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mp_doccer README

 Minimum Profit Tools: mp_doccer
 Copyright (C) 2001/2005 Angel Ortega <>
 Home Page:

This software is GPL. NO WARRANTY. See file 'COPYING' for details.


This is a tool that travels a bunch of C code files and extracts specially
marked information to build documentation texts. It's similar to Javadoc, the
Linux Kernel 2.4.x Documentation and gtkdoc, but simpler / faster / nicer.

mp_doccer expects to find comments inside the source code in the following

  * function_name - brief description
  * @arg1: optional argument 1
  * @arg2: optional argument 2 (many)
  * Longer description than
  * can span many lines
  * [category]
  * [category]
 type function_prototype(type)
 /** optional alternative synopsis line */
 /** another optional alternative synopsis line */

for functions, or

  * variable_name - brief description
  * Longer description than
  * can span many lines
  * [category]
  * [category]
 type variable_name;

for variables. Note that the format for functions and variables is exactly the
same, as the arguments are optional. The synopsis is taken from the end of
the comment until a { or ; is found, so it works equally for variables and

The format is almost the same as the one used in the Linux Kernel 2.4.x
Documentation. In fact, I thought the markup described there was clean and
simple so I started using it; but after seeing that those tools needed a
complete SGML toolkit, I decided to make my own (don't need no stinkin'
SGML monster to build some crappy HTML files, thanks).

If you want to put a synopsis other than the function definition, you
can add after it (but before the {) in succesive lines between the /** and
*/ markers.

You can also add categories to each entry by appending lines surrounded
by square brackets. You can have none, one or more for each function or
variable. If you include categories, an index by category will be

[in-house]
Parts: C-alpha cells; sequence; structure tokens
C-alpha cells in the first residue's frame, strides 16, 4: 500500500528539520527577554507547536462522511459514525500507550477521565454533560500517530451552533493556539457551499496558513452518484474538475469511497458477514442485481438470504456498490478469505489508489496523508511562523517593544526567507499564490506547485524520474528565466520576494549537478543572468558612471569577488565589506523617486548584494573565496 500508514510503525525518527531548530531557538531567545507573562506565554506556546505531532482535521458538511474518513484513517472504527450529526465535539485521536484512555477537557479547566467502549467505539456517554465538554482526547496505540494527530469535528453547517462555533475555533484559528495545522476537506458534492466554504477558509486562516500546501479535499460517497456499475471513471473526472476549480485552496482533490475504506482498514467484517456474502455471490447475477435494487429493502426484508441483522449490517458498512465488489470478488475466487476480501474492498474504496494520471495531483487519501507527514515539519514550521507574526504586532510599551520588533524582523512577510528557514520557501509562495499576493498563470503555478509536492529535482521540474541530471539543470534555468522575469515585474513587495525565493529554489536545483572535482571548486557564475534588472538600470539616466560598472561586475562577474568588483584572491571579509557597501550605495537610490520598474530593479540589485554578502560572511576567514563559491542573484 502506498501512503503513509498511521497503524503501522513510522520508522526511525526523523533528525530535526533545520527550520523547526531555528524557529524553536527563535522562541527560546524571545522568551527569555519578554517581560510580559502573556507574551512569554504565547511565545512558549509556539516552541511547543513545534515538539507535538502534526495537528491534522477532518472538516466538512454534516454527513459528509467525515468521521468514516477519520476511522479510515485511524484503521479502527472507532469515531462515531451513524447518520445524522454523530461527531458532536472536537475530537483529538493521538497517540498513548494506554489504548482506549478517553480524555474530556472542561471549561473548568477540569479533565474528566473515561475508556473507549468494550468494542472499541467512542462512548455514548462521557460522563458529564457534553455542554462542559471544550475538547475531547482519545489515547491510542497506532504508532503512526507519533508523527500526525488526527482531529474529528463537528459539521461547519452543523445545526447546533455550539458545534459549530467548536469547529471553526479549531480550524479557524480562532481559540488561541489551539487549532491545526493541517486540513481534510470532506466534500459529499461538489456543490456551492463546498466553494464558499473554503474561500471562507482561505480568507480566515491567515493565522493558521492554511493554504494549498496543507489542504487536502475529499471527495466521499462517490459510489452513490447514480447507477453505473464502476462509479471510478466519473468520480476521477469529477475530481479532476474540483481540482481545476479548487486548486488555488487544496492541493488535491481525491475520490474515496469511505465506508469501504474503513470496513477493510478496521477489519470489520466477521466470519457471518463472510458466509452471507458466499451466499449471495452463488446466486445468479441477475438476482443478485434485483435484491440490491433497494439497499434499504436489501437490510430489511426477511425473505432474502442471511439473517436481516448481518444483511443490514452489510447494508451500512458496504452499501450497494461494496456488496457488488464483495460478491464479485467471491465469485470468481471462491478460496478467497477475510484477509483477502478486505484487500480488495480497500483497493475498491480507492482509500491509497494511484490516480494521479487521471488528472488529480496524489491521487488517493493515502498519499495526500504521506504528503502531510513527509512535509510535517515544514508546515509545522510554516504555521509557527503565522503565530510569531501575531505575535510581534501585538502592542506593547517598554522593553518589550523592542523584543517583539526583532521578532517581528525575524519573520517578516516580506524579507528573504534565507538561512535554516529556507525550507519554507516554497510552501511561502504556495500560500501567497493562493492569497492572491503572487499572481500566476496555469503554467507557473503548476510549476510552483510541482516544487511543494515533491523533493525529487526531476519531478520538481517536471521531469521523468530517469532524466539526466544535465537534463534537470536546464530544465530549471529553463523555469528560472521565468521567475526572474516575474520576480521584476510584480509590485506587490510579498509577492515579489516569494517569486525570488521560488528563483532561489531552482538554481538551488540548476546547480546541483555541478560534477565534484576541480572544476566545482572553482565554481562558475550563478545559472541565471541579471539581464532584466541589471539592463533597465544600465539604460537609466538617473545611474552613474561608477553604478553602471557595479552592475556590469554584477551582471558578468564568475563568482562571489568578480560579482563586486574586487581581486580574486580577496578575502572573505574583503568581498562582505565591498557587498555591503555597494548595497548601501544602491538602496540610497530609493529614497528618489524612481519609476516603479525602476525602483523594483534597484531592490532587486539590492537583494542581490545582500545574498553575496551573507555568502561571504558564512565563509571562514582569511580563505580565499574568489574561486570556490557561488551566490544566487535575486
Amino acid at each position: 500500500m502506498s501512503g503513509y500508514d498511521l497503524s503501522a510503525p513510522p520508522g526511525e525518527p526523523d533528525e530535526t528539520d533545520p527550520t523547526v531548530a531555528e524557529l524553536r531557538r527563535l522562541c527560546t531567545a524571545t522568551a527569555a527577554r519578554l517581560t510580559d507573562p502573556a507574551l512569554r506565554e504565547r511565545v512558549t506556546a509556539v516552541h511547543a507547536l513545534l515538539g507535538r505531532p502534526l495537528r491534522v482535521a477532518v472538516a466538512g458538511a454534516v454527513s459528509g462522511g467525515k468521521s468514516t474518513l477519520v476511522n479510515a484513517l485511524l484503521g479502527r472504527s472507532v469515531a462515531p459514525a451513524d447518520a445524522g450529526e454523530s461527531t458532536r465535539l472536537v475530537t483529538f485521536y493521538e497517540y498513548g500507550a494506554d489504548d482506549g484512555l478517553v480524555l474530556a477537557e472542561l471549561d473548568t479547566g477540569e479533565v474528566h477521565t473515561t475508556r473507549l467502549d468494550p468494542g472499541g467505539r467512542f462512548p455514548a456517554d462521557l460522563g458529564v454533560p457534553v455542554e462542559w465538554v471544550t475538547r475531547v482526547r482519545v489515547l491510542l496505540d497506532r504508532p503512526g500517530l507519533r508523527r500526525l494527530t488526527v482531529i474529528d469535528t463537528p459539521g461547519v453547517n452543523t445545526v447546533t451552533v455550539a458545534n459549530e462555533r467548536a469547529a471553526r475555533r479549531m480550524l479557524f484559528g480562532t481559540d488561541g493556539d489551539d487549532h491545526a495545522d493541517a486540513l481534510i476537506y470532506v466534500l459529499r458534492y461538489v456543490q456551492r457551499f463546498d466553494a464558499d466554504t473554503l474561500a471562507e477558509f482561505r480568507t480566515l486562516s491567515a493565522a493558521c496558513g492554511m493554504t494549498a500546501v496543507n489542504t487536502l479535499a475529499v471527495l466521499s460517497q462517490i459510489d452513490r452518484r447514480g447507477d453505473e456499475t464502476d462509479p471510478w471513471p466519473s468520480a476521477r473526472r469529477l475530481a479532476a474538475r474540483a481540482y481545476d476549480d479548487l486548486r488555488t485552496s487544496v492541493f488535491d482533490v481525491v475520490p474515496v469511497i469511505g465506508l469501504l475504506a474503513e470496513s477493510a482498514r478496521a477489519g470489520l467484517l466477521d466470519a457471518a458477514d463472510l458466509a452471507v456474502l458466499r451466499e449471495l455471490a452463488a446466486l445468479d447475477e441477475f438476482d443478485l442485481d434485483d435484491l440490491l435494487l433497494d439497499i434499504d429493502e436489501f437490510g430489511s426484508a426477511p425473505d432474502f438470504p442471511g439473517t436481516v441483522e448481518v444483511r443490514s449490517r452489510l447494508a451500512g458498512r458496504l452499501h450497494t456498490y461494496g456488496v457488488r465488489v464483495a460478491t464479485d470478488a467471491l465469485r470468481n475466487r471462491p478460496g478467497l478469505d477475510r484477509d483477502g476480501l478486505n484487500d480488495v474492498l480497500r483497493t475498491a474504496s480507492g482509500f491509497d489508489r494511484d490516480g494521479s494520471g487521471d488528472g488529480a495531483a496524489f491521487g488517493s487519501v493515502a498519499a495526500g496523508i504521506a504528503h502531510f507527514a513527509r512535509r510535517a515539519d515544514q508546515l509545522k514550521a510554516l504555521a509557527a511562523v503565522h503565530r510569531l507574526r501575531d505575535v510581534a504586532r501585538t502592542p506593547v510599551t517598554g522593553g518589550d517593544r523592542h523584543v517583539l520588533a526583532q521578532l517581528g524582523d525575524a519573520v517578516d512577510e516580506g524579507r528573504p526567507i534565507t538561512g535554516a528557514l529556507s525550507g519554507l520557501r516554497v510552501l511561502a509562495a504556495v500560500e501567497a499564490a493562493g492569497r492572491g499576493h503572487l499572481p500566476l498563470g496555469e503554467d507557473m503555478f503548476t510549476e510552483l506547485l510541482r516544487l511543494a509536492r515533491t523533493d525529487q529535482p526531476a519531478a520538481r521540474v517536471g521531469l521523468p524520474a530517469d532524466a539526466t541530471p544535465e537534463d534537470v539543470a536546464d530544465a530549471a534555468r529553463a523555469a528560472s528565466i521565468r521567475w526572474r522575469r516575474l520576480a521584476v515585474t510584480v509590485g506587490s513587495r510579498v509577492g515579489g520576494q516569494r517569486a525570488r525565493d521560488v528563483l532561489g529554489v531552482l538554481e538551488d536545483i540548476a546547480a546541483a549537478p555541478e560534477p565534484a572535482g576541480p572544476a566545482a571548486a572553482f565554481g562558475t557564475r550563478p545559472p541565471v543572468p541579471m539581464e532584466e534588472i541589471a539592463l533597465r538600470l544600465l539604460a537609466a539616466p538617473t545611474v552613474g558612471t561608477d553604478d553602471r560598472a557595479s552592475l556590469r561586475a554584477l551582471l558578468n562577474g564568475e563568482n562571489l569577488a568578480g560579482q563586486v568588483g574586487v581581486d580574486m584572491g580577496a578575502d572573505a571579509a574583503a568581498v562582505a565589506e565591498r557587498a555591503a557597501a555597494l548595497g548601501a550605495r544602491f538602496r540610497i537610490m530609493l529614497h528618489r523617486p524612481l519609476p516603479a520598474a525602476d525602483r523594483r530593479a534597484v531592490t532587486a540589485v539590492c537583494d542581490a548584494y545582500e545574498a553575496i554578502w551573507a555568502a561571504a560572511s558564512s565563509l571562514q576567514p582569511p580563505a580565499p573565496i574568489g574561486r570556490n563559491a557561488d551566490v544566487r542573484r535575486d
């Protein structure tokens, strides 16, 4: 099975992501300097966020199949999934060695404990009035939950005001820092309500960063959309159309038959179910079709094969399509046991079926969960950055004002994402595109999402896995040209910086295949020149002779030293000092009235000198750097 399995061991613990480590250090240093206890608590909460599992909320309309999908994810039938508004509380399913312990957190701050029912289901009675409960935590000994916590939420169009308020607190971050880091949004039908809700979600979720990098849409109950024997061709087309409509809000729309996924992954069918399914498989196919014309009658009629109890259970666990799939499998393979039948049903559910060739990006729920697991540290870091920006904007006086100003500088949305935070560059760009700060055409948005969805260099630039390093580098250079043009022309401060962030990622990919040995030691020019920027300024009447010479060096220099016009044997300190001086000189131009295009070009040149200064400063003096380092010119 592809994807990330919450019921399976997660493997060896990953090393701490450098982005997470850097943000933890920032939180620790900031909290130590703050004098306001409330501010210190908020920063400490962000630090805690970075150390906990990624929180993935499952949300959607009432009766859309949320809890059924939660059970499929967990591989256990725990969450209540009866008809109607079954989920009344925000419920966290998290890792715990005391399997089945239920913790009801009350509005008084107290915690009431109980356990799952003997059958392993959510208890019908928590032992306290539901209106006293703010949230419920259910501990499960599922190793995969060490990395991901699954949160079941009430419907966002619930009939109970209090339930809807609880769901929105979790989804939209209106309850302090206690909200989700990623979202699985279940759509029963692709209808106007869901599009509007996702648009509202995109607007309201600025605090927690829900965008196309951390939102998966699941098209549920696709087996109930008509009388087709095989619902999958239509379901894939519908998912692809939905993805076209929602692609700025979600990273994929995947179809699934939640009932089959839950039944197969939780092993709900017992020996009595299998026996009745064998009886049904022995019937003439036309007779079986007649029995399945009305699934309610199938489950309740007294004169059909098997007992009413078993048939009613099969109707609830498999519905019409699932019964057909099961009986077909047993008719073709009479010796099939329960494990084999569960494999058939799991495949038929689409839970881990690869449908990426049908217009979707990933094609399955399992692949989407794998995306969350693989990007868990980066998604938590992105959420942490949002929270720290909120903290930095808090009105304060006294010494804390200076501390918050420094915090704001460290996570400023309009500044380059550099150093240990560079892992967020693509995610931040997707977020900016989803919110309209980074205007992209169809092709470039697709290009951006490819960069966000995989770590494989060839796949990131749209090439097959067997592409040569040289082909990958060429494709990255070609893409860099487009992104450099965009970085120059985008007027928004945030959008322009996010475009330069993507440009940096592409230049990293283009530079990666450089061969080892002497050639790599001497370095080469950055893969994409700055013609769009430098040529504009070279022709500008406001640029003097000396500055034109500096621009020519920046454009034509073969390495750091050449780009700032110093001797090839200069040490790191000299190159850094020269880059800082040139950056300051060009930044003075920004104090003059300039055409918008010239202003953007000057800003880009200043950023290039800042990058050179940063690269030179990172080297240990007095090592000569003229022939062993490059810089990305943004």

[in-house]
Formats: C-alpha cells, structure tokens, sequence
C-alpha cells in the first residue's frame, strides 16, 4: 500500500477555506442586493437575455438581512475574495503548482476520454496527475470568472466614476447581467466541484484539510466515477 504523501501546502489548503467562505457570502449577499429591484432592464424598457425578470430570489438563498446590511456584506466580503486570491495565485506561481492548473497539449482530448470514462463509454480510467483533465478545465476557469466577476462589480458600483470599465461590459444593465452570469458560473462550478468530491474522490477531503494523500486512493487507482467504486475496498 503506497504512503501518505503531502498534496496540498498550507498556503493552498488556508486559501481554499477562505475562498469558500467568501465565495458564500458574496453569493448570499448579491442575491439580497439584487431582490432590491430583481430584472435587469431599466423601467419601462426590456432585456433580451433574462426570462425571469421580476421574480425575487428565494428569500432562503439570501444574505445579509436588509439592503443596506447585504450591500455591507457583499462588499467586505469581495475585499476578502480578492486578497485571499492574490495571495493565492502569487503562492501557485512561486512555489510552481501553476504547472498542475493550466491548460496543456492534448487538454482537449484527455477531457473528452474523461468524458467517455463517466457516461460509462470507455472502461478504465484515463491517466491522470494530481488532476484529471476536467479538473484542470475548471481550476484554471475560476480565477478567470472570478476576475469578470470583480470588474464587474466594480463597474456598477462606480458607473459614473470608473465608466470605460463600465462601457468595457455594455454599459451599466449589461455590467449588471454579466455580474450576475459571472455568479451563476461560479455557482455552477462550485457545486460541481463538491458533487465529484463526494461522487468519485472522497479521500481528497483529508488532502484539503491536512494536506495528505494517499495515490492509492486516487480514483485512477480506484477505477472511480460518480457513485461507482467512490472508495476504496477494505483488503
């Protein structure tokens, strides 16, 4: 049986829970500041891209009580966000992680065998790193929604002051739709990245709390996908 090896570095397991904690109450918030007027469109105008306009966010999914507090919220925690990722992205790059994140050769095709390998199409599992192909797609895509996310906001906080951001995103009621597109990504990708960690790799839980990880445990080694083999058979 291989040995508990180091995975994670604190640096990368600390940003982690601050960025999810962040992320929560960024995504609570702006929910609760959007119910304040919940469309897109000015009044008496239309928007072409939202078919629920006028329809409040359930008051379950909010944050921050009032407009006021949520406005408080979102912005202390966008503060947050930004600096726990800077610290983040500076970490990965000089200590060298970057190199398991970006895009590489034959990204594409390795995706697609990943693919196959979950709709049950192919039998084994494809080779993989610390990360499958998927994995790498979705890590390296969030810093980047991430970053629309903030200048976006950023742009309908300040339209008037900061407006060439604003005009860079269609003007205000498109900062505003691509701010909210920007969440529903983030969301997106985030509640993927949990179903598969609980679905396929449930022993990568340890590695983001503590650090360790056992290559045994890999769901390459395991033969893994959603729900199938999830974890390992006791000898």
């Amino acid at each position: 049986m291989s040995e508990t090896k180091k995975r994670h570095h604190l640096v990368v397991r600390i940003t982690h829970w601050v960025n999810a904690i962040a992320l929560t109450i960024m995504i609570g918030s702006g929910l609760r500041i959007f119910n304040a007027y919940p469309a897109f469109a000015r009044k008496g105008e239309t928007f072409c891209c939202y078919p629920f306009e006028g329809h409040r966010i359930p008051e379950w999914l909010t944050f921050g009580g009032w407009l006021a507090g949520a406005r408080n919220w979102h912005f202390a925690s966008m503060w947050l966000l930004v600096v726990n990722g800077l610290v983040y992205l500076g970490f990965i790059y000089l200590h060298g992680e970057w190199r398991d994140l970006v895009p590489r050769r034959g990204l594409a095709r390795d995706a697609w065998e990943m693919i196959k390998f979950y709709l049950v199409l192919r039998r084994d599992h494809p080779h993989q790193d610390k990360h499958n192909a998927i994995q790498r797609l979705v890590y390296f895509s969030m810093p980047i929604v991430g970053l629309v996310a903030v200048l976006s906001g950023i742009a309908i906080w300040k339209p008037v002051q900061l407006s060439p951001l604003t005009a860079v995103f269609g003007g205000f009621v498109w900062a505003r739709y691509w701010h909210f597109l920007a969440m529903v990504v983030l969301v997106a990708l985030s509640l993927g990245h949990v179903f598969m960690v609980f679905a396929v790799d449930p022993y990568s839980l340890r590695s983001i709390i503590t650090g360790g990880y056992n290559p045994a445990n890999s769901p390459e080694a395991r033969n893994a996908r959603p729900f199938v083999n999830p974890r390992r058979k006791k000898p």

created for you in the output documentation.

The arguments and return value can be decorated in the description and the
alternative synopsis by prefixing it with a @ or %, respectively.

The Minimum Profit source code is documented with this tool; take a look at
it if you want examples.

As of this version, there are four possible output formats:

 * html: a tree of HTML files.
 * man: a bunch of man pages in troff(1) format.
 * localhelp: an executable sh script ( by default), that
   gives help about the string sent as a command line argument.
 * html1: all in one big HTML page.

The 'html' format is the default. For 'html' and 'man', the -o parameter
must be an existing directory. For 'localhelp' and 'html1', the file name
of the executable sh script or HTML file.

It's easy to use; just document your functions as described above and type

    $ mp_doccer *.c -f html -o docdirectory --title="Your Program API"

    $ mp_doccer *.c -f man -o docdirectory --title="Your Program API"

    $ mp_doccer *.c -f localhelp -o --title="Your Program API"

    $ mp_doccer *.c -f html1 -o yourapi --title="Your Program API"

Cascading Style Sheet Classes

The following CSS classes are used when HTML output is used:

 * funcname: A function name
 * funcarg: A function's arguments
 * funcret: A function's return value
 * funcsyn: A function synopsis

To Do

 * The mp_doccer markup can also be used to document structs, so it should
   be a good idea to have mp_doccer support it (now it doesn't).

Angel Ortega <>
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